SED: A New Player in the Flat-Panel Game Page 2
An SED panel emits an individual electron beam for each color subpixel.
What the two companies actually were showing was a 36-inch, 720p panel. Even making allowances for the fact that it was demonstrated in a nearly blacked-out room, the image it created was simply stunning in its lifelike contrast range (which was "only" 10,000:1, I was told). Deep blacks were as dark as the screen's black surround, not the extremely dark gray that you get, if you're lucky, with DLP, plasma, or LCD. The rapid response of the very tiny electron beams meant that edges and other sharp details remained clear and unblurred at all rates of motion. And the panel's thinness and independence from polarization effects meant that it remained watchable from far off axis, unlike many LCD panels. Many of the demo images were still photographs, and it was clear to me that a high-resolution SED screen may actually be the most lifelike way to view digital photographs. It was a letdown to emerge from the Canon and Toshiba demos into the real world of present-day displays, even the best of which didn't look as good (allowing for the inevitable differences in screen sizes).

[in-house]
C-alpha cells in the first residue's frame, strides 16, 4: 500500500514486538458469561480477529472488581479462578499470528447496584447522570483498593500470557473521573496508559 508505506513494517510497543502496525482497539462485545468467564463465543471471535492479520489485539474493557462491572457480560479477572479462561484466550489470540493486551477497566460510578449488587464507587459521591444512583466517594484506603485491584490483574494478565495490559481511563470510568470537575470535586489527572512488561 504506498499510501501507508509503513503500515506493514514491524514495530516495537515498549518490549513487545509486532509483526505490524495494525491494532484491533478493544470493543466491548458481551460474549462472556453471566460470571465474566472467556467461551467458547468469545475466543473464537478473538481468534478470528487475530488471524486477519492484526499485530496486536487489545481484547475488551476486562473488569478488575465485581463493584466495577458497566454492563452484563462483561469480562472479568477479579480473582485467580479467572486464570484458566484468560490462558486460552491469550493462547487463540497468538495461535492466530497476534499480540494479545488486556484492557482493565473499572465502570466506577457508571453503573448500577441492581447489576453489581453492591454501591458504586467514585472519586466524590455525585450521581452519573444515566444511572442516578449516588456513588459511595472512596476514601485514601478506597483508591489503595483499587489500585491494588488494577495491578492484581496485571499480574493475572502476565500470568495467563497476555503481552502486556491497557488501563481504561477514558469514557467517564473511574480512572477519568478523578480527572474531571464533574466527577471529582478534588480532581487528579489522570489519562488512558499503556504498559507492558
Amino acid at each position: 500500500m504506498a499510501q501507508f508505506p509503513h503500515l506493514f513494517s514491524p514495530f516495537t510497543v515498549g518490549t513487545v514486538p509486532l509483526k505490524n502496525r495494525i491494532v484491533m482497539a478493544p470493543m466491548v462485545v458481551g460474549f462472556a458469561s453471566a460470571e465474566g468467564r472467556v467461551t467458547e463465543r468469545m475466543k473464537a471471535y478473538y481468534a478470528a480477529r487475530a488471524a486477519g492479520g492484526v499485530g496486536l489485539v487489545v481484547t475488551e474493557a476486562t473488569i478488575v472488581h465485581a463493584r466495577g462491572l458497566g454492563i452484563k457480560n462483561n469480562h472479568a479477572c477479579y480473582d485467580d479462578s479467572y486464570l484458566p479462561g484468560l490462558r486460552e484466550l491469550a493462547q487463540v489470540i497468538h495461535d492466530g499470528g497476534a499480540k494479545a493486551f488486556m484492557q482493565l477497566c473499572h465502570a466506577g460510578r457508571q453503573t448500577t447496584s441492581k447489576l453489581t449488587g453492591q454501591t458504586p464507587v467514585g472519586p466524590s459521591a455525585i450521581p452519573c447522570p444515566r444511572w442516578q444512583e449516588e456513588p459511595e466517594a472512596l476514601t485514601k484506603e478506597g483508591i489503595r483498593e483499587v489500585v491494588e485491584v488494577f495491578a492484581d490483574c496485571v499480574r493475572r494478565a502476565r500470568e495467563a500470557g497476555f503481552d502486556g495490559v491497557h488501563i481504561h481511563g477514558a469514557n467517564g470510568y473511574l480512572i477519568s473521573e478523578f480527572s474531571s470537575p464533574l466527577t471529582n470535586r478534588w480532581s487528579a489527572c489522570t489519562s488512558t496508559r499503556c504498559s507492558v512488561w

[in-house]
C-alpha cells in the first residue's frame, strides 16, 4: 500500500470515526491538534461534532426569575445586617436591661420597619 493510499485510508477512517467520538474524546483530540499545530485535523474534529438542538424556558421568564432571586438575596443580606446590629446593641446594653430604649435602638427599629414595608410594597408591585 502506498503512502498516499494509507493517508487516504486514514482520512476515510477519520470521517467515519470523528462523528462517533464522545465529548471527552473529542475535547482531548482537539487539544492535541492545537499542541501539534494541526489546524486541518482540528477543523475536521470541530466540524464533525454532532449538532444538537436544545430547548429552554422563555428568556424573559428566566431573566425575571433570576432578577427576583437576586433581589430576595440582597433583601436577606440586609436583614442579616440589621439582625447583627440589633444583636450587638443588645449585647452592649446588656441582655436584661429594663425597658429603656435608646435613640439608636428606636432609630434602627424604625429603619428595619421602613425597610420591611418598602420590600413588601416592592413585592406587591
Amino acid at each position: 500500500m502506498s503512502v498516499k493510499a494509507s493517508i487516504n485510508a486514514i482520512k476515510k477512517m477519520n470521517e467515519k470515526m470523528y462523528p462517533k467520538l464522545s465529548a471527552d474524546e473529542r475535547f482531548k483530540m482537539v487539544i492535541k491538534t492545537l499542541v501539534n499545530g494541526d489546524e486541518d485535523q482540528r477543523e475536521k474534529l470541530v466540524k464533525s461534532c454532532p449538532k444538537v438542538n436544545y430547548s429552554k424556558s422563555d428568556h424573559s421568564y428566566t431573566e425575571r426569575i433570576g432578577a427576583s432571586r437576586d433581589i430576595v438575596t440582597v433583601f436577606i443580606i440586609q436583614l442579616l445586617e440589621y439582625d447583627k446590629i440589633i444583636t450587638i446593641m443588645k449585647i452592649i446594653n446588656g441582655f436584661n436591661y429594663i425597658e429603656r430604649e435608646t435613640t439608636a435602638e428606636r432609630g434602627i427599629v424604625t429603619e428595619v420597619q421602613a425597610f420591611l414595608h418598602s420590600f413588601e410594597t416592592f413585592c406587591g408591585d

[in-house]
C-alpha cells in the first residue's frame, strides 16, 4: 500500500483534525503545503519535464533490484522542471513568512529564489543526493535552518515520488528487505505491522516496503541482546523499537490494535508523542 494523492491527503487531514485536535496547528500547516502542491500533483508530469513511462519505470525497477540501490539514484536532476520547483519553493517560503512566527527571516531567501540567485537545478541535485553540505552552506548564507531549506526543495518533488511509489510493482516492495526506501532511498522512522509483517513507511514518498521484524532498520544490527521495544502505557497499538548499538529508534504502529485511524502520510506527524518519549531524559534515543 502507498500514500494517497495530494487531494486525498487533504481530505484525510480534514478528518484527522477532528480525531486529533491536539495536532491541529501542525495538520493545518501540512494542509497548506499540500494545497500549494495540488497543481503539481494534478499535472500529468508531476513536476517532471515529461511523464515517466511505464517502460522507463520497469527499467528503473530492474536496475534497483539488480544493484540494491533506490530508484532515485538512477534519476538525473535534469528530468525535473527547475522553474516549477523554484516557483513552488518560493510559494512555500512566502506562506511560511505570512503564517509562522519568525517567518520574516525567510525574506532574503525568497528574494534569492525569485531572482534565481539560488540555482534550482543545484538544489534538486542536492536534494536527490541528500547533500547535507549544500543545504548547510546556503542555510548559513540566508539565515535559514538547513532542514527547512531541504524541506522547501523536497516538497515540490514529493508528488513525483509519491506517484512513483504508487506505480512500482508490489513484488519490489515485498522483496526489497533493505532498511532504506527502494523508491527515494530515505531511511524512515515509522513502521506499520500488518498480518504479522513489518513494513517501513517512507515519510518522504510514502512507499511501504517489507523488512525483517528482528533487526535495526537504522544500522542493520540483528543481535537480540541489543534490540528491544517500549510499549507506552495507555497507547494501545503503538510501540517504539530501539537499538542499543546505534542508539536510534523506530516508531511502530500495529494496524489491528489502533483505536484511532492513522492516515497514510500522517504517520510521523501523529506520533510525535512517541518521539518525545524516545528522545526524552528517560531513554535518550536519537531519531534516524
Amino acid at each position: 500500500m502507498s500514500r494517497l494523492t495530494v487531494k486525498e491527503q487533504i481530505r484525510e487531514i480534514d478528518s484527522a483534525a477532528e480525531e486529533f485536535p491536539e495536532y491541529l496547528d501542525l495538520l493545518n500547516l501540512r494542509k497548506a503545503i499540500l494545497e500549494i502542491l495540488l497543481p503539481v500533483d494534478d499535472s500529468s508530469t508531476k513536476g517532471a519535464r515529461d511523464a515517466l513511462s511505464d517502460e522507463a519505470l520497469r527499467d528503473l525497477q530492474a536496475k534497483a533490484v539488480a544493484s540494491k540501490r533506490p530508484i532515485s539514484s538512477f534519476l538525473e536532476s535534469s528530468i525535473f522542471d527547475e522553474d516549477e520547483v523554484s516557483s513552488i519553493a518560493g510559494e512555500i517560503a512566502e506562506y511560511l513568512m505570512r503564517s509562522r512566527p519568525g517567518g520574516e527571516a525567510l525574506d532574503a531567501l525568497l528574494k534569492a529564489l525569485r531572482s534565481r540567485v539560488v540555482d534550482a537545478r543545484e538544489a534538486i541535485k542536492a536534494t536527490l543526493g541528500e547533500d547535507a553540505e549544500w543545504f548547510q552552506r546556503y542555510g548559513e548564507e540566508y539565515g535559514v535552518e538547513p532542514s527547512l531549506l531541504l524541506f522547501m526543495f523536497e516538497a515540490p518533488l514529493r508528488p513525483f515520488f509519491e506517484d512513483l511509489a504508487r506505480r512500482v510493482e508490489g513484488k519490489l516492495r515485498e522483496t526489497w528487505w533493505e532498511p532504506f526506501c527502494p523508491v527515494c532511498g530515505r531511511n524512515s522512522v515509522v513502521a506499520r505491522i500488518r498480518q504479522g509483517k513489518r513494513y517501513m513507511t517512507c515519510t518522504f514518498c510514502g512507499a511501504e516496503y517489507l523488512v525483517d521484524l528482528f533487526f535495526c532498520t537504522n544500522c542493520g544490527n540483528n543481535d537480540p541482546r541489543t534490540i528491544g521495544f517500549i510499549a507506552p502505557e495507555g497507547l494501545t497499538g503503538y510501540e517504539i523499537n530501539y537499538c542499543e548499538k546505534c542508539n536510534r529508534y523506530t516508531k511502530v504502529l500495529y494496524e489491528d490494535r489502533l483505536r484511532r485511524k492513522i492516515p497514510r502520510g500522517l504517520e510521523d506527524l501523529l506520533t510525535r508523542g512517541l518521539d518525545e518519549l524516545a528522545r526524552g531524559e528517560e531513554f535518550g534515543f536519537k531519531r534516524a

So while I hate to throw a monkey wrench into your HDTV plans, if you are considering buying a flat-panel television in the next few months, you might want to hold on until the first reports on the Canon/Toshiba SED are in. The companies say that the 55-inch unit will be priced "comparably" to similar size flat panels based on other technologies. If that's the case, SED's CRT-like image quality and hang-on-the-wall form factor may make it the flat-panel technology of choice for critical viewers.
Structurally, an SED is like a solid-state version of a cathode-ray tube.